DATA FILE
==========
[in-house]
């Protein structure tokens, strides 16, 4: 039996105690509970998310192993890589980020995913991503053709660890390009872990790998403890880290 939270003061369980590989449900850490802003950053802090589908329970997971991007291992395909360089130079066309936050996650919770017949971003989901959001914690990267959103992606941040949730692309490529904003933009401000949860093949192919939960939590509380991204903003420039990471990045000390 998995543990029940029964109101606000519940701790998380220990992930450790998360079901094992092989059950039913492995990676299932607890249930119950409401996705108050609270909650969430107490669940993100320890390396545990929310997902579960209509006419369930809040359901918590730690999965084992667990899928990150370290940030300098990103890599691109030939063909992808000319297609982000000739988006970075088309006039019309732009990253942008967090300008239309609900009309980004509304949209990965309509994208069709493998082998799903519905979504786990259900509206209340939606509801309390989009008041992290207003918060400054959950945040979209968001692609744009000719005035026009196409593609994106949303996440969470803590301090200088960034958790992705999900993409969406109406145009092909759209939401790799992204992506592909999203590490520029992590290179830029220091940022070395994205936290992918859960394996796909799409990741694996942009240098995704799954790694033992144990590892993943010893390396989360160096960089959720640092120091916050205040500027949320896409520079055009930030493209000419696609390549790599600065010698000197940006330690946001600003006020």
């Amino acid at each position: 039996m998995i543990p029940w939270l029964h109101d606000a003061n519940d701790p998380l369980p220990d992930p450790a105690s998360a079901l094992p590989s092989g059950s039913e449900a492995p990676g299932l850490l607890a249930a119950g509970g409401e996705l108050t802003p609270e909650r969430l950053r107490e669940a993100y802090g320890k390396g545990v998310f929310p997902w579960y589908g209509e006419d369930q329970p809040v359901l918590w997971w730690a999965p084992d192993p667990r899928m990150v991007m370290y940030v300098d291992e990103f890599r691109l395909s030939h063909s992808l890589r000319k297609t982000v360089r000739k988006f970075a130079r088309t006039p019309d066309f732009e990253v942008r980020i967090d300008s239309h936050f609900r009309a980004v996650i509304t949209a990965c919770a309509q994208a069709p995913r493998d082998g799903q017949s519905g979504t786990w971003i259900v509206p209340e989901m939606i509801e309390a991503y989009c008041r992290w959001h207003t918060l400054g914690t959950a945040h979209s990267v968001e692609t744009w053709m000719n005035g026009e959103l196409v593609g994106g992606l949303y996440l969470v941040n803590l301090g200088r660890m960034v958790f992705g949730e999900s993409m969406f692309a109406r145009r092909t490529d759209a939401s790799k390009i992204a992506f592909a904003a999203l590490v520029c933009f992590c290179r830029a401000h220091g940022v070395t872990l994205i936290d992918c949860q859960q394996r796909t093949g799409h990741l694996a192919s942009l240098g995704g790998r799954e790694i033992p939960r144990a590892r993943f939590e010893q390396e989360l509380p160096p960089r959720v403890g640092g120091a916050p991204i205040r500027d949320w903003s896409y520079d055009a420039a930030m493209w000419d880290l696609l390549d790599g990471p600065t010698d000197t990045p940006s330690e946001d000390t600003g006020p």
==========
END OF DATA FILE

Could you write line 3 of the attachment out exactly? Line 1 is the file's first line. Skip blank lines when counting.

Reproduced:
């Amino acid at each position: 039996m998995i543990p029940w939270l029964h109101d606000a003061n519940d701790p998380l369980p220990d992930p450790a105690s998360a079901l094992p590989s092989g059950s039913e449900a492995p990676g299932l850490l607890a249930a119950g509970g409401e996705l108050t802003p609270e909650r969430l950053r107490e669940a993100y802090g320890k390396g545990v998310f929310p997902w579960y589908g209509e006419d369930q329970p809040v359901l918590w997971w730690a999965p084992d192993p667990r899928m990150v991007m370290y940030v300098d291992e990103f890599r691109l395909s030939h063909s992808l890589r000319k297609t982000v360089r000739k988006f970075a130079r088309t006039p019309d066309f732009e990253v942008r980020i967090d300008s239309h936050f609900r009309a980004v996650i509304t949209a990965c919770a309509q994208a069709p995913r493998d082998g799903q017949s519905g979504t786990w971003i259900v509206p209340e989901m939606i509801e309390a991503y989009c008041r992290w959001h207003t918060l400054g914690t959950a945040h979209s990267v968001e692609t744009w053709m000719n005035g026009e959103l196409v593609g994106g992606l949303y996440l969470v941040n803590l301090g200088r660890m960034v958790f992705g949730e999900s993409m969406f692309a109406r145009r092909t490529d759209a939401s790799k390009i992204a992506f592909a904003a999203l590490v520029c933009f992590c290179r830029a401000h220091g940022v070395t872990l994205i936290d992918c949860q859960q394996r796909t093949g799409h990741l694996a192919s942009l240098g995704g790998r799954e790694i033992p939960r144990a590892r993943f939590e010893q390396e989360l509380p160096p960089r959720v403890g640092g120091a916050p991204i205040r500027d949320w903003s896409y520079d055009a420039a930030m493209w000419d880290l696609l390549d790599g990471p600065t010698d000197t990045p940006s330690e946001d000390t600003g006020p």